Bixi public bike program is weak on membership numbers—so far
Like Montreal and Paris, Toronto is becoming a bike-sharing city. With sponsorship from ING Direct, the city is hoping to sign up 1,000 members at just under $100 a pop before Novemeber, or the plan is going to fall apart. In the first two weeks of the membership drive, though, the city has signed up fewer than 400 people. The CBC reports that the sign-up has been less than was hoped for:
So far, the program has only registered 375 memberships, a number that is “discouraging,” given Toronto’s 2.5 million residents, said Rose Malcolm of the city’s cycling infrastructure department in an email.
David Windle, who uses his bicycle regularly, is balking at the $95 annual membership fee. The fee is too high, he said, especially as a bicycle can be purchased for just a little more.
“If it’s up in place and you see how this works, then you may want to jump on it but for now — like wow.”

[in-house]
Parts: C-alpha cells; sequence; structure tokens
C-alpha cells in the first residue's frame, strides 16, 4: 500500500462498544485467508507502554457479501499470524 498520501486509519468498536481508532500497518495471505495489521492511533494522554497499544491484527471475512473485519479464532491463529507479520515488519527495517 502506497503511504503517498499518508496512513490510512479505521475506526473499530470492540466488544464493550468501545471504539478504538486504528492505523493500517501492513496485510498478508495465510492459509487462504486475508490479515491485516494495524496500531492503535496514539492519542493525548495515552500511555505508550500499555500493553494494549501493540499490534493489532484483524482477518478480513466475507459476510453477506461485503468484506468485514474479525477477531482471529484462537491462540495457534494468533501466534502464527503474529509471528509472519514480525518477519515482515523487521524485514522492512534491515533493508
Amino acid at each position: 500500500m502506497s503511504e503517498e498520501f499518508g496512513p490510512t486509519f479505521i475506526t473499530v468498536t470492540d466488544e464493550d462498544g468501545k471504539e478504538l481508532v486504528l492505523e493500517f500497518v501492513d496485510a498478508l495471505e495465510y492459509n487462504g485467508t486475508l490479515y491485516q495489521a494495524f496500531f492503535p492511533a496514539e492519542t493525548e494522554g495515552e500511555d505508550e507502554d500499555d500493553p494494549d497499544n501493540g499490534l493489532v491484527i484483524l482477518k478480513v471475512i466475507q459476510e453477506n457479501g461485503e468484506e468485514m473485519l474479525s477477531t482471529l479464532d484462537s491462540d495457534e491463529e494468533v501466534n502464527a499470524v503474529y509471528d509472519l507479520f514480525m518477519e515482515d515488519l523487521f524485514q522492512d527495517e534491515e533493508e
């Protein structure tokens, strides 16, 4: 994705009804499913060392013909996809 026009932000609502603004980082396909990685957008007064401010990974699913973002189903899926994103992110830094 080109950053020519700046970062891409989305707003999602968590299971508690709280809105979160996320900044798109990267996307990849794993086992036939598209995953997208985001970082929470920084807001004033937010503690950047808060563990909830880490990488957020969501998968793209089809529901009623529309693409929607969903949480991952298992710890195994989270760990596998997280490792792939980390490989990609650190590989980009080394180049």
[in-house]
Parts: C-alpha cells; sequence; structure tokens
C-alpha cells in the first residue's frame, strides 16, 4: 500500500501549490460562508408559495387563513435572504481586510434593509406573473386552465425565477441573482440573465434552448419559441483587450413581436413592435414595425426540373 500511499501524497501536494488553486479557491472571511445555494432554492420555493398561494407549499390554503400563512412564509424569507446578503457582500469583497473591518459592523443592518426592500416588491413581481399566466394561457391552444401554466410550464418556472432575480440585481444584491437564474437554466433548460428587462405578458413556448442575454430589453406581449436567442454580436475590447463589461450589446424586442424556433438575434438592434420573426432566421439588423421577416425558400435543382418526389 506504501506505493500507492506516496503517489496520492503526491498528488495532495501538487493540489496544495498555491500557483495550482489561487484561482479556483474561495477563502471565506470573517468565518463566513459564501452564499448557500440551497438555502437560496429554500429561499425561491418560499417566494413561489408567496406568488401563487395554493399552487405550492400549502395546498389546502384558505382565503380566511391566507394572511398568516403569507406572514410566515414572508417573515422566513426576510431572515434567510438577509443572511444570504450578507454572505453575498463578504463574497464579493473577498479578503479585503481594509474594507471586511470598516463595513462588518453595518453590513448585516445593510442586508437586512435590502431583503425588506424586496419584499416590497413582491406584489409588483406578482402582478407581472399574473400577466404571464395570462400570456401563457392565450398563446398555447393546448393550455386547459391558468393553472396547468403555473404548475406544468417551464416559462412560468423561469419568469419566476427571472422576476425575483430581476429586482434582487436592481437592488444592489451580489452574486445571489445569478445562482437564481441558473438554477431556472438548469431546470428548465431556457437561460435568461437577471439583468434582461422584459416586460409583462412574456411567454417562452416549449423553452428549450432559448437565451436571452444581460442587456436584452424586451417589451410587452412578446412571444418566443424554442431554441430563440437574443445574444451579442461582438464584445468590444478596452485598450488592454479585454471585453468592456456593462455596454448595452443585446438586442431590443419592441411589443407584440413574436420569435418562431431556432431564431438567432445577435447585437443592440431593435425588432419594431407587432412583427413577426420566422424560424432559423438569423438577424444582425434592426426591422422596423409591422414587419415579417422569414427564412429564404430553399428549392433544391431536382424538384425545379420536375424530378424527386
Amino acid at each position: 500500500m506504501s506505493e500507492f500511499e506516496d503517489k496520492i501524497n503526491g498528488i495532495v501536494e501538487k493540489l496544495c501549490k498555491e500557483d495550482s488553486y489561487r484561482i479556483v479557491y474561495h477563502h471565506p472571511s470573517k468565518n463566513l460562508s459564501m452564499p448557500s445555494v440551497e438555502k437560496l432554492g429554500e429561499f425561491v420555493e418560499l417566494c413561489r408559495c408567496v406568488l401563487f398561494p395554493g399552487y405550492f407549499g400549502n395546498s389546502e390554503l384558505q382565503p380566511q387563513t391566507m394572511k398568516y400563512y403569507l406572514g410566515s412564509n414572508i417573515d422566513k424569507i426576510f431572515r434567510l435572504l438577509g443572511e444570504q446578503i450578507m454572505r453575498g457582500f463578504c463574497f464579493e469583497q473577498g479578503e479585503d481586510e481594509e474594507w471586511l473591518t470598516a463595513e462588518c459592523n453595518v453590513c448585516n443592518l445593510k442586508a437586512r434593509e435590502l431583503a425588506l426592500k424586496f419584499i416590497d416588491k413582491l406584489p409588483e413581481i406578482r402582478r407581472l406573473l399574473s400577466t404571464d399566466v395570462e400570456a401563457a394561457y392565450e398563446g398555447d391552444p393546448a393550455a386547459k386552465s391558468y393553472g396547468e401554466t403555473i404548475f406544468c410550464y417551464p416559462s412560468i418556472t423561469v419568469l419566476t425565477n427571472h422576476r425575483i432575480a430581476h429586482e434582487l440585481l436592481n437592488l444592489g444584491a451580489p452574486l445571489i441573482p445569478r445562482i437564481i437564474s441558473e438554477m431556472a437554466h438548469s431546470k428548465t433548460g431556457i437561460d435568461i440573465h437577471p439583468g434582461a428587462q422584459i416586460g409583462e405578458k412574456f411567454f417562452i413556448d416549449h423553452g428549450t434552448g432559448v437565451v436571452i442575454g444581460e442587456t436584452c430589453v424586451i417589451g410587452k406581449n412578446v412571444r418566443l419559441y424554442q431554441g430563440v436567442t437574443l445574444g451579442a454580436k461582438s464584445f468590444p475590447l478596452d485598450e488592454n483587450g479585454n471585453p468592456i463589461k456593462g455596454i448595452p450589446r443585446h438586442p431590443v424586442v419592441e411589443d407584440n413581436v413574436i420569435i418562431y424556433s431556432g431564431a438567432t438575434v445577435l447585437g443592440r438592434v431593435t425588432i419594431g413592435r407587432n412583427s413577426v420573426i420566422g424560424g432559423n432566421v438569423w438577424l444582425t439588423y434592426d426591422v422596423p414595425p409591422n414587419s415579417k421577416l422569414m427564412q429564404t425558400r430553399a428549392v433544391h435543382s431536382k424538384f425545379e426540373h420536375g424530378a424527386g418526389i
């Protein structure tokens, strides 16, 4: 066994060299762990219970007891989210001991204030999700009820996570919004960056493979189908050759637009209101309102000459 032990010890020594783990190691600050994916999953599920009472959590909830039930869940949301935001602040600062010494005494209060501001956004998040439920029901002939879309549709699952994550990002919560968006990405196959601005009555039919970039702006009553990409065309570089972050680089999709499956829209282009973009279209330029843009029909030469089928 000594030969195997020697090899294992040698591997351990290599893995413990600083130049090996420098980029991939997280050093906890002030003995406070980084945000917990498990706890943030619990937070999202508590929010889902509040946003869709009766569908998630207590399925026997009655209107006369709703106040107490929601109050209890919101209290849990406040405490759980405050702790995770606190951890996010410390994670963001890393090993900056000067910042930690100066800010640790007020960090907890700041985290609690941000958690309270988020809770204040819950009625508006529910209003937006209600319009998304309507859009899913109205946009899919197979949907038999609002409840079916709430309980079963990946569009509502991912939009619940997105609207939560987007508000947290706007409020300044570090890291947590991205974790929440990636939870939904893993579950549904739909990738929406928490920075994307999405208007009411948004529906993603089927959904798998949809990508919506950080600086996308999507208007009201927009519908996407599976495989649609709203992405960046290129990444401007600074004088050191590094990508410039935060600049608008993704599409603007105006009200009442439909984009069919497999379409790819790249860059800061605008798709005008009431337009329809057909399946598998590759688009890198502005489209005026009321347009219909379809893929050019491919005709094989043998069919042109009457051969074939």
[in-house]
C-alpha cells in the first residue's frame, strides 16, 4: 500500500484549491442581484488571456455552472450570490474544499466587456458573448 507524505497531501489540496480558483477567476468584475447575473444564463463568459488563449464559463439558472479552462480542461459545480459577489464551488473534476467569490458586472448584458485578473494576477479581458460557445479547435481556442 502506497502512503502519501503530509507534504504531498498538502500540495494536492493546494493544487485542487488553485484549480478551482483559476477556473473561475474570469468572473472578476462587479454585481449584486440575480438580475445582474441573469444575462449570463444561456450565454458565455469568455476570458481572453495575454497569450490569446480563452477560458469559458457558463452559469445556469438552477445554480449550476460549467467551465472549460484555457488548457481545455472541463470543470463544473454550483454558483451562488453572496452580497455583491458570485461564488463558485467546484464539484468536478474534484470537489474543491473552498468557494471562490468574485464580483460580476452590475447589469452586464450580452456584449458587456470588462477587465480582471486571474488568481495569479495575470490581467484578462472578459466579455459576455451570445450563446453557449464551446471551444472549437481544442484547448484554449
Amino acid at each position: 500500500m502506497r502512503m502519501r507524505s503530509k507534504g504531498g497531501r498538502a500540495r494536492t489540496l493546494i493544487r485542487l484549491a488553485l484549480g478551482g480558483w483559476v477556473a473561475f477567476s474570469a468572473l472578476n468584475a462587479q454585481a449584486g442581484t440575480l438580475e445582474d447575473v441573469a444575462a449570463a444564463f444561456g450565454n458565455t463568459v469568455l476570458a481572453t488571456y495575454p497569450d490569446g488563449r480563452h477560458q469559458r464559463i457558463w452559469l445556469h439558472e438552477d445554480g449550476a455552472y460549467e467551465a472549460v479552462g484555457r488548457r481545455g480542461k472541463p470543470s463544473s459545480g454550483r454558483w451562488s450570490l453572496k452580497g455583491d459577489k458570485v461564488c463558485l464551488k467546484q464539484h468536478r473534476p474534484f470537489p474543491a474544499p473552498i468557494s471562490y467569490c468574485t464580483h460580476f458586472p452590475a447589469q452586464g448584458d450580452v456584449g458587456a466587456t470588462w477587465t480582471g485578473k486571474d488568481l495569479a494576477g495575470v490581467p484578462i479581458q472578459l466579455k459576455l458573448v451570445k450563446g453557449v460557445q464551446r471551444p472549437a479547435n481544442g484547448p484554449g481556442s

Like wow indeed. There’s also the fact that Bixi was rolled out halfway through the summer, when many cyclists had already laid out money for spring tune-ups and new bikes. If Bixi had been rolled out in the spring, the city might have had a faster uptake.
It’s not November yet, so there’s still time to round up another 600 or so members. (Dan Egan from the city says he’s “fairly confident” they will.) It’s not a terrible deal—especially if you don’t want to worry about theft or maintenance—but perhaps the city had been hoping to win something by more than the skin of its teeth for once.